On Thursday, June 8th, Governor Mills signed into law LD 947: An Act to Address the Long-Term Impact of Economic Abuse by a Spouse. MCEDV is proud to have worked with Representative Laura Supica of Bangor and Pine Tree Legal Assistance to put forward this legislation that further responds to the call of survivors across Maine for more effective relief to address economic abuse.
The passage of LD 947 means Maine’s family courts will now explicitly consider the impact of economic abuse when dividing property and making spousal support decisions in divorce and separation cases. It adds economic abuse to the specific list of factors a court should consider when determining what distribution of marital property is “equitable,” as well as when determining whether to order spousal support and what form that support should take. As survivor Kerry Bowman testified, “Judges should be empowered to be able to right economic wrongs done to us by our abusers if deemed appropriate, and not be bound to a 50-50 division of assets as the gold standard of fairness.”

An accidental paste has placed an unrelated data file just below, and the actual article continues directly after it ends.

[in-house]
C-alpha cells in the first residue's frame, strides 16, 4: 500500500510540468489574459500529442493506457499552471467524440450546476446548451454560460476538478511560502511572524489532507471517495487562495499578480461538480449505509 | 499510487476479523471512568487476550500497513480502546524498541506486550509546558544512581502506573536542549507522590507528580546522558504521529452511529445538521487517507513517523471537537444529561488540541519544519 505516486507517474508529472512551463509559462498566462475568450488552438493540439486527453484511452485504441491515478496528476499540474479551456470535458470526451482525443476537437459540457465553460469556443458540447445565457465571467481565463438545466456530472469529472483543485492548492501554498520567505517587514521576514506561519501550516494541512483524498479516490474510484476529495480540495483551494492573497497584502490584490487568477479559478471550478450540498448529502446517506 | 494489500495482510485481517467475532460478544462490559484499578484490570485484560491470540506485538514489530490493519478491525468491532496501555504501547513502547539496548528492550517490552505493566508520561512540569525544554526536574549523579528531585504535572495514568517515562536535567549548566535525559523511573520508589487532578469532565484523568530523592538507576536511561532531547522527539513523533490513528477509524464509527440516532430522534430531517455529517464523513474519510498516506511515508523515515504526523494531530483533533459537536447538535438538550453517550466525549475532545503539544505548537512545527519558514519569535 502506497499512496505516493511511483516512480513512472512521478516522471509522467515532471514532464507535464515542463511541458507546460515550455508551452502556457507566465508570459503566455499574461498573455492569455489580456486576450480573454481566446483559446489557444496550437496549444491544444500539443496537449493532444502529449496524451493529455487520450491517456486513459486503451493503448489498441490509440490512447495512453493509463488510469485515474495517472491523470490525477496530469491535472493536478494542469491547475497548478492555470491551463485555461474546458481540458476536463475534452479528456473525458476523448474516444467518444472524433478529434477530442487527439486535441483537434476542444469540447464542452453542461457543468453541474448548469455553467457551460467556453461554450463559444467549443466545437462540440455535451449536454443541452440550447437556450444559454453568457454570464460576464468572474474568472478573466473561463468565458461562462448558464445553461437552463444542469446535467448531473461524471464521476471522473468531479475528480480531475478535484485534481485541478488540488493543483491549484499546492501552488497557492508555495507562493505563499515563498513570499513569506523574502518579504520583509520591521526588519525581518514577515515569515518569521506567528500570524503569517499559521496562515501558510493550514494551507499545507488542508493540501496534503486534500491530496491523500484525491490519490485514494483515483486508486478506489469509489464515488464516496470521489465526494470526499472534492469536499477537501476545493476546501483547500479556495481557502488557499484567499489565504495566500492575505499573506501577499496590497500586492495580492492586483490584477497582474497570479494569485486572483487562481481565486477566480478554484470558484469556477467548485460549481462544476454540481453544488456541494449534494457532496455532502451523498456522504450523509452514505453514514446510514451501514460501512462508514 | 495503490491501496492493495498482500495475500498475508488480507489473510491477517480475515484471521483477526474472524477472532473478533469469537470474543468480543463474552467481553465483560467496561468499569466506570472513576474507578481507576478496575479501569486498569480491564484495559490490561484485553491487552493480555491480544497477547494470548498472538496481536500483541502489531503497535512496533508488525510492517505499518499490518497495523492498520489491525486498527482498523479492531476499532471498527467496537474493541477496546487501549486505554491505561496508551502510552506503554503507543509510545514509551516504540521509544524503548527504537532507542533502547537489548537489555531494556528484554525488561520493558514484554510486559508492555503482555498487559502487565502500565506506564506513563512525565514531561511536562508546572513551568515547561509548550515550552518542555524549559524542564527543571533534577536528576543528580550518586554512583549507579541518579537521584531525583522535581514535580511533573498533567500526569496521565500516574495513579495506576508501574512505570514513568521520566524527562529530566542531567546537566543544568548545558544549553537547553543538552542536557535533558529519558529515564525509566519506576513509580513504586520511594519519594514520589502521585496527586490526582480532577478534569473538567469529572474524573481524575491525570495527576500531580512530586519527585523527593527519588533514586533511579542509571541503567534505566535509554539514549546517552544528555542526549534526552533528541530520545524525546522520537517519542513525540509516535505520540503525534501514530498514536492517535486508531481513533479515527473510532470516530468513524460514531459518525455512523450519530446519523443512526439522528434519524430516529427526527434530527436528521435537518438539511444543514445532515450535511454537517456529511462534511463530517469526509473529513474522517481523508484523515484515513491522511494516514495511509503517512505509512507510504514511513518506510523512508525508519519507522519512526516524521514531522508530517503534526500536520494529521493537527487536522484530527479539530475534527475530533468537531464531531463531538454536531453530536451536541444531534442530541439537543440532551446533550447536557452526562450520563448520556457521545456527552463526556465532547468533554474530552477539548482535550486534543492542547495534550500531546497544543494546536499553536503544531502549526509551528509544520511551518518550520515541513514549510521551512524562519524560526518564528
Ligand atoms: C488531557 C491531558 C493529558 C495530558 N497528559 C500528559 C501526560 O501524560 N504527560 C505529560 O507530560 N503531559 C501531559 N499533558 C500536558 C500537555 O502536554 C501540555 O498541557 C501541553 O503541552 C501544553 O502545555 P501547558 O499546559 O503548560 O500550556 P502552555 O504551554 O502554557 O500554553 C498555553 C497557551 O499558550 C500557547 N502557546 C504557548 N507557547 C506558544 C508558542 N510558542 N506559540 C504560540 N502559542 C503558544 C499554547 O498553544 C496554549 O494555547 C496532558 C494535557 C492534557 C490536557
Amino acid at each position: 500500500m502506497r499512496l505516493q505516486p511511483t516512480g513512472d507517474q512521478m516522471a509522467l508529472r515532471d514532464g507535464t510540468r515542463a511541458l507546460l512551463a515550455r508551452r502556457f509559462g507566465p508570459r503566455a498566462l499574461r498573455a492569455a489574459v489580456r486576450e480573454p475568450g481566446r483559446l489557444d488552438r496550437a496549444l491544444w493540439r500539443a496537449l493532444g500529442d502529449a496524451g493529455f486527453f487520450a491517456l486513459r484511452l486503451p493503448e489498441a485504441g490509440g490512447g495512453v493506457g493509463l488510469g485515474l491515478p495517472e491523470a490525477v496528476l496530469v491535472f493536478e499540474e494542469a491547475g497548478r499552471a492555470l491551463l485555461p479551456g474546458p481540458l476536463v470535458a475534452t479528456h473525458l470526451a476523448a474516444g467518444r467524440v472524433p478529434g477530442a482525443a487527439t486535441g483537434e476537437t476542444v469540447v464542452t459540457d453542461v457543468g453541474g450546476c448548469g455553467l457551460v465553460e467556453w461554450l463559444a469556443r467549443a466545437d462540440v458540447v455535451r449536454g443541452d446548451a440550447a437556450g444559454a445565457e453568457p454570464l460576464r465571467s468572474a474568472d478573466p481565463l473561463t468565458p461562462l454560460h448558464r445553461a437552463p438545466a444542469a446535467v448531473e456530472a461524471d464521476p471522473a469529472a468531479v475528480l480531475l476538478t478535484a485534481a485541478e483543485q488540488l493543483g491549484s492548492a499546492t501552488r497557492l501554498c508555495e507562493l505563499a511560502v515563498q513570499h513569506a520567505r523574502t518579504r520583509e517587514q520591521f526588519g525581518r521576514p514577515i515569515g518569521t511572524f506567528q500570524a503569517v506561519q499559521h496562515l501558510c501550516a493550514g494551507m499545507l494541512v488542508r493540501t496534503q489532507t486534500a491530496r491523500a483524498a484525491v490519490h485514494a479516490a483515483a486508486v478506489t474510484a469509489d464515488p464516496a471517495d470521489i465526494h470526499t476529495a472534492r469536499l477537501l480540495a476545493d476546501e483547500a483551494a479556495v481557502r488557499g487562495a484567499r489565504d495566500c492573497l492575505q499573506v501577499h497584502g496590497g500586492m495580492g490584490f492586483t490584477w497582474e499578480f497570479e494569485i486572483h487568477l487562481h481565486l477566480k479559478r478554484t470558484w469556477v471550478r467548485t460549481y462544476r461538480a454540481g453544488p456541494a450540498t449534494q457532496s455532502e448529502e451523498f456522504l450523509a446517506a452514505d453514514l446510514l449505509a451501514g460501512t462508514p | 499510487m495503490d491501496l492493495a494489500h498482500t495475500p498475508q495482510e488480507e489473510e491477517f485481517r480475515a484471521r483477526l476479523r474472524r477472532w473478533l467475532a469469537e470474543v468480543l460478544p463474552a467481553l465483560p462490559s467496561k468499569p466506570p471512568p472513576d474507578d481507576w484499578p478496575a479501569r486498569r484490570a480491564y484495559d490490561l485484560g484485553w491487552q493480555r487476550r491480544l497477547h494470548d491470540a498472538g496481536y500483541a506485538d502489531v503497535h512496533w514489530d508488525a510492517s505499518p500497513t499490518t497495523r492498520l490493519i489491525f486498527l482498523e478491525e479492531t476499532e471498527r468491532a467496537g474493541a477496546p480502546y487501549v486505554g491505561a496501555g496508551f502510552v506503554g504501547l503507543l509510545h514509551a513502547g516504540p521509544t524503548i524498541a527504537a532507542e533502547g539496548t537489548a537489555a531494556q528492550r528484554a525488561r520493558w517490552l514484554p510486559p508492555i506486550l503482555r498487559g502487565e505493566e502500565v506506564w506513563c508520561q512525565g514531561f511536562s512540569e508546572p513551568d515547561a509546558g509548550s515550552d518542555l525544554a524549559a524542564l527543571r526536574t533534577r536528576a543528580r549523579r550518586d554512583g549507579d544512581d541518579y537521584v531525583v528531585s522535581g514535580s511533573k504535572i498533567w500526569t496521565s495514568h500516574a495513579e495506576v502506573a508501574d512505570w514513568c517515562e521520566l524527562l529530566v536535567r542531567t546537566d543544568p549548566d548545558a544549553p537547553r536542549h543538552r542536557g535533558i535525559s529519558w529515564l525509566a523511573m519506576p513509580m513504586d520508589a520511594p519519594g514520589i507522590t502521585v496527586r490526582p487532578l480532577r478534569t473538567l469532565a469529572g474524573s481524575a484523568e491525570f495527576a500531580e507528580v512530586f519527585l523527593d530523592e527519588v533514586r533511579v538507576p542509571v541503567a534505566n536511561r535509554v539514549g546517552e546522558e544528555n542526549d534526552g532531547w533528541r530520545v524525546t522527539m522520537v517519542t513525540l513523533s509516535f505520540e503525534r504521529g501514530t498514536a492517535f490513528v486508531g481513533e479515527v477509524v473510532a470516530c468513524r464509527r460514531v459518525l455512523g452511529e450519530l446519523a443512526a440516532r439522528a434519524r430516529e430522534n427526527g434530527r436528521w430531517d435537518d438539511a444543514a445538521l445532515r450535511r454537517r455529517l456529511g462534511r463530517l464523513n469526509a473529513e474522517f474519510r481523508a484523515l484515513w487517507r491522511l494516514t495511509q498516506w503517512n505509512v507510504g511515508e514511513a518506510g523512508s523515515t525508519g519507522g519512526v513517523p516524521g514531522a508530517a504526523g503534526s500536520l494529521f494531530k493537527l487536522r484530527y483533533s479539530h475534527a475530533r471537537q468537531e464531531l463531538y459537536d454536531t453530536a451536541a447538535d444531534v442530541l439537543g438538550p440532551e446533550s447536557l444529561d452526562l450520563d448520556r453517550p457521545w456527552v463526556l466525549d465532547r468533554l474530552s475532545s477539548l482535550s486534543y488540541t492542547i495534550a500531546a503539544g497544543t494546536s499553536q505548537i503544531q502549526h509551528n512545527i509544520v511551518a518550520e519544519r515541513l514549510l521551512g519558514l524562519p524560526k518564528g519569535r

Representative Supica noted to the Joint Standing Committee on Judiciary in April, “[T]he impacts of economic abuse can dramatically derail a survivor’s economic, emotional and physical well-being for years to come, even after the abuse has stopped. It is imperative that these lasting consequences are considered when evaluating spousal support payments or asset division in legal separations.”
More information about the impact of economic abuse on survivors in Maine can be found in our 2019 report. This newest effort builds upon legislation passed in 2019, which defined economic abuse in Maine law and provided protections through the Protection from Abuse process.
MCEDV extends our gratitude to Representative Supica for partnering with us on this important legislation, to the survivors who testified in support of the bill, and to the full Maine Legislature for their unanimous support. This legislation is one more important step forward in advancing economic justice for survivors of domestic abuse in our state.